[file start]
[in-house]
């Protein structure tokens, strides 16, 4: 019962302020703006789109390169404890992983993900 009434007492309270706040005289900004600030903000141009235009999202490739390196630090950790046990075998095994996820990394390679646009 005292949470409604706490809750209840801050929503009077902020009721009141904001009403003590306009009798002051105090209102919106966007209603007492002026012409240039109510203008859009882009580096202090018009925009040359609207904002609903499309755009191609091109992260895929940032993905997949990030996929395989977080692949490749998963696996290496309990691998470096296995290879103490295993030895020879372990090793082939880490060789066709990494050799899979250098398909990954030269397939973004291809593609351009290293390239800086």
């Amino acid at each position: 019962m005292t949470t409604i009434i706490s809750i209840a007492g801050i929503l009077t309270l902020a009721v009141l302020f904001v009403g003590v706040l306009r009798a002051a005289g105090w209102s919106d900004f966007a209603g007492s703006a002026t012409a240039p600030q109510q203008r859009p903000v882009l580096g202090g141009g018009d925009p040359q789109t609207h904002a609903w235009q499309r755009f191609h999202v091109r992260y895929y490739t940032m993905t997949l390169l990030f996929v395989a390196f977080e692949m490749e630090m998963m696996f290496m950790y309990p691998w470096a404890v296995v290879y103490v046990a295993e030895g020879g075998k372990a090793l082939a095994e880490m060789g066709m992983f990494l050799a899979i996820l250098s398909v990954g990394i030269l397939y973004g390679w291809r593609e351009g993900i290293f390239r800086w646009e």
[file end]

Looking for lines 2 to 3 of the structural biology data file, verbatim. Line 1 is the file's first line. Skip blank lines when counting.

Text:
């Protein structure tokens, strides 16, 4: 019962302020703006789109390169404890992983993900 009434007492309270706040005289900004600030903000141009235009999202490739390196630090950790046990075998095994996820990394390679646009 005292949470409604706490809750209840801050929503009077902020009721009141904001009403003590306009009798002051105090209102919106966007209603007492002026012409240039109510203008859009882009580096202090018009925009040359609207904002609903499309755009191609091109992260895929940032993905997949990030996929395989977080692949490749998963696996290496309990691998470096296995290879103490295993030895020879372990090793082939880490060789066709990494050799899979250098398909990954030269397939973004291809593609351009290293390239800086």
């Amino acid at each position: 019962m005292t949470t409604i009434i706490s809750i209840a007492g801050i929503l009077t309270l902020a009721v009141l302020f904001v009403g003590v706040l306009r009798a002051a005289g105090w209102s919106d900004f966007a209603g007492s703006a002026t012409a240039p600030q109510q203008r859009p903000v882009l580096g202090g141009g018009d925009p040359q789109t609207h904002a609903w235009q499309r755009f191609h999202v091109r992260y895929y490739t940032m993905t997949l390169l990030f996929v395989a390196f977080e692949m490749e630090m998963m696996f290496m950790y309990p691998w470096a404890v296995v290879y103490v046990a295993e030895g020879g075998k372990a090793l082939a095994e880490m060789g066709m992983f990494l050799a899979i996820l250098s398909v990954g990394i030269l397939y973004g390679w291809r593609e351009g993900i290293f390239r800086w646009e």